It seems that the love affair between YouTube and video game-streaming platform Twitch is going to continue. Despite insisting that the persistent rumors of a $1 billion acquisition deal in the works are nothing but speculation, Twitch announced an expansion of its integrated YouTube services on Friday. Via a video posted to the official Twitch.tv YouTube channel, Twitch announced a new feature that will create automatically generated annotations alerting video viewers whenever a creator is broadcasting on Twitch.
The feature is described as a great way to build and expand your audience by cross-promoting your Twitch broadcasts to your YouTube viewers. It’s also a convenient way to steer traffic off of YouTube and onto a potential competitor. Twitch and YouTube have collaborated before, and while the two platforms offer mostly complementary, rather than competing services, it’s still hard to imagine a scenario in which YouTube would benefit from steering users off of their site and onto another. Unless, of course, they were as close to acquiring that site as rumors suggest.
Many Twitch users have worried that a partnership between the two video platforms would bring YouTube-style copyright enforcement to Twitch, which has traditionally had a more liberal approach to streaming potentially copyrighted video game content. Many YouTube gamers saw their videos taken down and stripped of their monetization potential late last year with the unveiling of YouTube’s new and more stringent content ID rules. If similar rules were applied to a YouTube-owned Twitch, it would be a serious challenge for broadcasters, who are accustomed to a more relaxed brand of copyright enforcement. Those challenges are likely to be offset by the global infrastructure, clout and massive piles of cash that come with being a Google company.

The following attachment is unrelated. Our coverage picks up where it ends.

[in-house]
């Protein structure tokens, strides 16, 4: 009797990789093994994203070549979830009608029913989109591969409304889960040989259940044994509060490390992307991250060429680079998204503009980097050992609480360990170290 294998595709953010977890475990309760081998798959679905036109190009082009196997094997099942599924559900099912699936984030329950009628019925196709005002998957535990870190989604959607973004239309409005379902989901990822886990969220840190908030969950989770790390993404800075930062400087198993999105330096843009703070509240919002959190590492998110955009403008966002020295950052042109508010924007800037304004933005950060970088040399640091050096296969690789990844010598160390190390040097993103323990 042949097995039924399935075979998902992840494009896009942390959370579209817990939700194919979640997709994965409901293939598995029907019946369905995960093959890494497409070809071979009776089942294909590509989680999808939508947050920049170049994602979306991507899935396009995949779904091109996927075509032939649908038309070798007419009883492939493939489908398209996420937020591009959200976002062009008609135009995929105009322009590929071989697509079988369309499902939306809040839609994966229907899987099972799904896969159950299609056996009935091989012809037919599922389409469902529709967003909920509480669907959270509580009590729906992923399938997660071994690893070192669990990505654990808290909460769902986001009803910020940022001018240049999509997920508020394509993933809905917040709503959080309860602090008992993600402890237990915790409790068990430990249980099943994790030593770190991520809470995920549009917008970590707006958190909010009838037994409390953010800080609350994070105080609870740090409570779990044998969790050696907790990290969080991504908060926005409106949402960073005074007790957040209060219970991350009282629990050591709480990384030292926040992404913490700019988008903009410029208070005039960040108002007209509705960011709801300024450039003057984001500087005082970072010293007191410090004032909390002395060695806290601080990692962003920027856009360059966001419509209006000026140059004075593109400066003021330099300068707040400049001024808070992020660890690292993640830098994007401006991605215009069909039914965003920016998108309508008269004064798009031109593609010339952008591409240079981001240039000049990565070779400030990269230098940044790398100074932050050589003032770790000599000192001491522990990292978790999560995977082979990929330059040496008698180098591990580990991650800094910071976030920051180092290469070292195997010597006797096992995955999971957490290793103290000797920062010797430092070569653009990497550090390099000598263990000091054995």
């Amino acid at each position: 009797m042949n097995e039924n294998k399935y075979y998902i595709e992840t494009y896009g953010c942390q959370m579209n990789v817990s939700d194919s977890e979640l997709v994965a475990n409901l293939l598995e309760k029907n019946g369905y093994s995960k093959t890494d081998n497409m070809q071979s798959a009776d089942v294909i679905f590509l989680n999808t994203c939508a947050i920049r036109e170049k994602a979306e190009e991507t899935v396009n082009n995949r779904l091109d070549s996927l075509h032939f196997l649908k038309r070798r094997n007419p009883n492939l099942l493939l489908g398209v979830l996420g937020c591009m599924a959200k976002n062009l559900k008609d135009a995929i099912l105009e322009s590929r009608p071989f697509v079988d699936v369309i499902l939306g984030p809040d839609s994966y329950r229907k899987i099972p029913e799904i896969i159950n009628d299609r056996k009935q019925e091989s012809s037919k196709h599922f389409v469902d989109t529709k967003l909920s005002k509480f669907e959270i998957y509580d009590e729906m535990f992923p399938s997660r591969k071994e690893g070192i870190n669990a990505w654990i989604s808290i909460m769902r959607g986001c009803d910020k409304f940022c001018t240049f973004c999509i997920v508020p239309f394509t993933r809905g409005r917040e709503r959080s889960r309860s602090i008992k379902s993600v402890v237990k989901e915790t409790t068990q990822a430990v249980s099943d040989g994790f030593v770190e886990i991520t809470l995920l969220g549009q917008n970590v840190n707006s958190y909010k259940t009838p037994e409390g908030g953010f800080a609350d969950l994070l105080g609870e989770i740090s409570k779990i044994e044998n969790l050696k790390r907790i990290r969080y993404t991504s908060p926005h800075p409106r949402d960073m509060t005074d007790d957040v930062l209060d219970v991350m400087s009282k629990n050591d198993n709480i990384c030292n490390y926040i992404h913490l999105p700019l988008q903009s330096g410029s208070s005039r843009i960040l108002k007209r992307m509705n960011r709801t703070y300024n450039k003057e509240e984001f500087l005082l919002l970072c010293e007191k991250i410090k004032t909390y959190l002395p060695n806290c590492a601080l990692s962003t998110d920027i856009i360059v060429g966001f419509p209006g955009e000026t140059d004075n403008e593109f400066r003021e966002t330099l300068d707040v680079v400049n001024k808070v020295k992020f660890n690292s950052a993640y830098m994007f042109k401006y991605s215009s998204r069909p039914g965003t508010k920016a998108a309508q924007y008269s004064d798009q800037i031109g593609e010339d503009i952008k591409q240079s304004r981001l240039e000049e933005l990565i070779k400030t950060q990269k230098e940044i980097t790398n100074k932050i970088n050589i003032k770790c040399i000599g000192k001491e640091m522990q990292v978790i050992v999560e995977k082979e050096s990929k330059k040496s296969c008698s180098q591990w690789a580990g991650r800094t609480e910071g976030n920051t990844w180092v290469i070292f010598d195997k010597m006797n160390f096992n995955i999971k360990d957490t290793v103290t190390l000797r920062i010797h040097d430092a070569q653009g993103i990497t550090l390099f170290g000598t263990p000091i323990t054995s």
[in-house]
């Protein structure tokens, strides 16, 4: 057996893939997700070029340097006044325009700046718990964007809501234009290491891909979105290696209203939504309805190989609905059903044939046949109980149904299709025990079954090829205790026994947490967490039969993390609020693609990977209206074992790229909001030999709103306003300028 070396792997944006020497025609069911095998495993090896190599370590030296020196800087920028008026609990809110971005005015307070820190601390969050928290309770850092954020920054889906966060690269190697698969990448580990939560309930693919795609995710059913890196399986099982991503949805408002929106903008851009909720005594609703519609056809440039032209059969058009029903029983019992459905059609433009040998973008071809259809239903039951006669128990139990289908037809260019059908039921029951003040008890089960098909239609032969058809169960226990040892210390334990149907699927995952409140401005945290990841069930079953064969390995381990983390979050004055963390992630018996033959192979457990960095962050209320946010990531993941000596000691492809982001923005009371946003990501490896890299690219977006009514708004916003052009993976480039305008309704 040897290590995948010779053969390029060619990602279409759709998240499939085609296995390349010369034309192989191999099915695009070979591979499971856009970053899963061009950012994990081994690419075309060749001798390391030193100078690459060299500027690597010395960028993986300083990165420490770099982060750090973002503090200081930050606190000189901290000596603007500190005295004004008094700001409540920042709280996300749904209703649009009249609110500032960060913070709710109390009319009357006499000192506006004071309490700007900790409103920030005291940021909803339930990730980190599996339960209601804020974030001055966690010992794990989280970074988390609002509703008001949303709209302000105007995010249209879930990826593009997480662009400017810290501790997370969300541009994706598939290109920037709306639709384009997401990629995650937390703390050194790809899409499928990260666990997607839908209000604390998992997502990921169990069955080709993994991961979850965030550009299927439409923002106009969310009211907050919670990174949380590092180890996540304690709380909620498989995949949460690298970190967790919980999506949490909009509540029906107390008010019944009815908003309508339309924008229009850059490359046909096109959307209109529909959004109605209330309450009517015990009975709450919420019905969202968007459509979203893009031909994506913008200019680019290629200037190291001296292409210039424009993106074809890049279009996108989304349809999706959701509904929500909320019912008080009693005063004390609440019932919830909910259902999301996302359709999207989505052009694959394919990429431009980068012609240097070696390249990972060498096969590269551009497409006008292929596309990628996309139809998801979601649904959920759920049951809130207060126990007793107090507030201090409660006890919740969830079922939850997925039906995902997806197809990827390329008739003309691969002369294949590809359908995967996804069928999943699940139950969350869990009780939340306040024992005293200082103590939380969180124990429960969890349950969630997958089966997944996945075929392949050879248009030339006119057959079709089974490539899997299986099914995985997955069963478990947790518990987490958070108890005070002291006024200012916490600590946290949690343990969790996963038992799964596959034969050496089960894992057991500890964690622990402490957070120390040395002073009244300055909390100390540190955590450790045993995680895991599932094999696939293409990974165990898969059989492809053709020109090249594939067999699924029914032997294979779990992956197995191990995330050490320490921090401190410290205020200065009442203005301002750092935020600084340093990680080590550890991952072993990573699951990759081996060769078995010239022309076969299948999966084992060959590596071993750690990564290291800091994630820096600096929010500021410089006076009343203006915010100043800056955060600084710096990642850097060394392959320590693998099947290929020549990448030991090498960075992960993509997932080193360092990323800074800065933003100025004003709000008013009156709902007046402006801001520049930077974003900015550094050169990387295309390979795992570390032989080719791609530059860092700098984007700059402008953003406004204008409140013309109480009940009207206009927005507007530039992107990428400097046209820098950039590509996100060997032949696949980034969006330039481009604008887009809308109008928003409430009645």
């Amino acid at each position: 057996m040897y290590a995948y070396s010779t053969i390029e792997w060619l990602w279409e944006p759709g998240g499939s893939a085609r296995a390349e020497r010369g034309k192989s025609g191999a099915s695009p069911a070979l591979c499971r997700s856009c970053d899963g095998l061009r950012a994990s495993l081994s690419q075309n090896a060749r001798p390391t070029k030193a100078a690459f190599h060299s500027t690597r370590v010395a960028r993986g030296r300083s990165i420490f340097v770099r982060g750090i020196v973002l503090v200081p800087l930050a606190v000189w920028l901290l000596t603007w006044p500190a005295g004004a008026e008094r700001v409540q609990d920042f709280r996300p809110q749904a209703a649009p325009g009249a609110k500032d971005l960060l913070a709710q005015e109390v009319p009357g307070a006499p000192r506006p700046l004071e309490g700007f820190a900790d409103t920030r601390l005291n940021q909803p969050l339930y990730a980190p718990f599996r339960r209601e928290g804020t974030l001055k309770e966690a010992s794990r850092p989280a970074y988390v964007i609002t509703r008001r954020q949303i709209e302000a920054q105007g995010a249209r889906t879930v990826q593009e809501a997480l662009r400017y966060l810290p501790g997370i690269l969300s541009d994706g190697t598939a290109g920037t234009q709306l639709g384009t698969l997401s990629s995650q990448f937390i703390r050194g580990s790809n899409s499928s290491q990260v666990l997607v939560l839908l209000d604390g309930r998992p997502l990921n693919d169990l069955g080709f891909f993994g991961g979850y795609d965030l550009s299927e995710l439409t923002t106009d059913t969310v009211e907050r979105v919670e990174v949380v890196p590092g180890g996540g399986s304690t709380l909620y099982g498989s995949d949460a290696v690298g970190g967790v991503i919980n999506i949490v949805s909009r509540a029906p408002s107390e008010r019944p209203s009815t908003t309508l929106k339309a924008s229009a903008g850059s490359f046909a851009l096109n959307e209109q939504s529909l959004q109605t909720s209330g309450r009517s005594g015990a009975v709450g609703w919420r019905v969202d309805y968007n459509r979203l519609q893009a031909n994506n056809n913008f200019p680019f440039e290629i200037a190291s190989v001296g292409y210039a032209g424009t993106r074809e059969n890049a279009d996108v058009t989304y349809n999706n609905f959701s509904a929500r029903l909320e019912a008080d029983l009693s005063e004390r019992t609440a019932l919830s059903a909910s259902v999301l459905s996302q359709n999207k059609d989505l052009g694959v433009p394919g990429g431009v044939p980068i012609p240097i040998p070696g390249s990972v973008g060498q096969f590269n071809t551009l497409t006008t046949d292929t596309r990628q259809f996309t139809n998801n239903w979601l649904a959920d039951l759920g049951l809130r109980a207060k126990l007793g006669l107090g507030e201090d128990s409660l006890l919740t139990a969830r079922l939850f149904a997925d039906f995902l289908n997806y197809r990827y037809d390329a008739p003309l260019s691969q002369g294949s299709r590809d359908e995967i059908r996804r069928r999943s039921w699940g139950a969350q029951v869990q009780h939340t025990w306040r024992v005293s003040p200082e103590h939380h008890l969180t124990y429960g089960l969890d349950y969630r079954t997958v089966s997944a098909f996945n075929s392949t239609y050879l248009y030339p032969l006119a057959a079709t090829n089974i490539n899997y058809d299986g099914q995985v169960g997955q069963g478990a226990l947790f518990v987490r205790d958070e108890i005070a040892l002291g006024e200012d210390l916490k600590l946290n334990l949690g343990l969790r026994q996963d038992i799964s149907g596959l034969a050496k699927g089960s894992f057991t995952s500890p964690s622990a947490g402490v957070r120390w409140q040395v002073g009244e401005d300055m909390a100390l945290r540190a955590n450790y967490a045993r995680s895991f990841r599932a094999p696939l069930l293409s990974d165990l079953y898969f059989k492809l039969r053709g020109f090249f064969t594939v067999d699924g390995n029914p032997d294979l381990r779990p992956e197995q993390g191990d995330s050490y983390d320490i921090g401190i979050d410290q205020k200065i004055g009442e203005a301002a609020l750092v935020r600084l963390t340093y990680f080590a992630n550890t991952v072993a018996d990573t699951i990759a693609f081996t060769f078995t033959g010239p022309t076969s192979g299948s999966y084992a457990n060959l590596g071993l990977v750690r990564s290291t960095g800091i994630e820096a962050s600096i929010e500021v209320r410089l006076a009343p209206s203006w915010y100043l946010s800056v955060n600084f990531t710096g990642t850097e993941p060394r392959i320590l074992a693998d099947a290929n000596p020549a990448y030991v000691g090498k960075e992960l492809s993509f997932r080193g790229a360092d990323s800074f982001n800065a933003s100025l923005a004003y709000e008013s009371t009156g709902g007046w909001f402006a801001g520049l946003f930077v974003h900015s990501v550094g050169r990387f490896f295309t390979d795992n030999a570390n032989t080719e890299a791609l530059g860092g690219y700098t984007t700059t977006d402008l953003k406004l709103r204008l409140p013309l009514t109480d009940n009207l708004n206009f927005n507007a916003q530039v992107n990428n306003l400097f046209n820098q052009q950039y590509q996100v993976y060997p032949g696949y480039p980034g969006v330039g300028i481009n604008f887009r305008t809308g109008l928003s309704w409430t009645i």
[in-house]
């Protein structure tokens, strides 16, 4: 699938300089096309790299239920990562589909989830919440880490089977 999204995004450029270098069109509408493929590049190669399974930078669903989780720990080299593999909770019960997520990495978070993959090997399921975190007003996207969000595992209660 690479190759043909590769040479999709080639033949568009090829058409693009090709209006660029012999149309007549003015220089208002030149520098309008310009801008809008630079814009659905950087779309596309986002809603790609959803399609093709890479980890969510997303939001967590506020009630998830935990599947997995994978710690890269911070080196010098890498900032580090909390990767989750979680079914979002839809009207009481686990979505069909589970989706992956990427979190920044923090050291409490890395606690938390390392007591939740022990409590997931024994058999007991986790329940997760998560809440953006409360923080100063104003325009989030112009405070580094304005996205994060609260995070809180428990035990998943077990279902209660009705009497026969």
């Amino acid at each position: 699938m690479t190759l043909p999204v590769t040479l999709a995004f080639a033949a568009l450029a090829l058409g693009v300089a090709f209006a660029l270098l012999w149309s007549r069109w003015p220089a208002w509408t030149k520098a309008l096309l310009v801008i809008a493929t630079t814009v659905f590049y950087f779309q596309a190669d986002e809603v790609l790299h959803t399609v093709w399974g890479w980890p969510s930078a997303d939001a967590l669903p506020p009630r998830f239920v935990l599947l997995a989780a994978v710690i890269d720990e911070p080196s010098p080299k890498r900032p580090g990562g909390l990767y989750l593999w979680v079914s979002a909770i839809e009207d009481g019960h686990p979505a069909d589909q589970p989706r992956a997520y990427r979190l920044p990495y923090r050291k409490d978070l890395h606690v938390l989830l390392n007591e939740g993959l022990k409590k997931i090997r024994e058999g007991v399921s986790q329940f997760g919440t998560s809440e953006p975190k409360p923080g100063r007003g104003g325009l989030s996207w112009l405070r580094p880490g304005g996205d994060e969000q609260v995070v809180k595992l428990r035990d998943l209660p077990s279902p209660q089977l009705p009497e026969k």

Both companies remain officially silent on the possibility of acquisition, presumably until all the details are ironed out. However, implementation of a feature like broadcast alerts certainly suggests that the official marriage of Twitch to YouTube isn’t far off. Hopefully those two crazy kids can work things out and finally get hitched. Until then, the gaming internet will be watching integrations like this one closely for signs of what the future holds.
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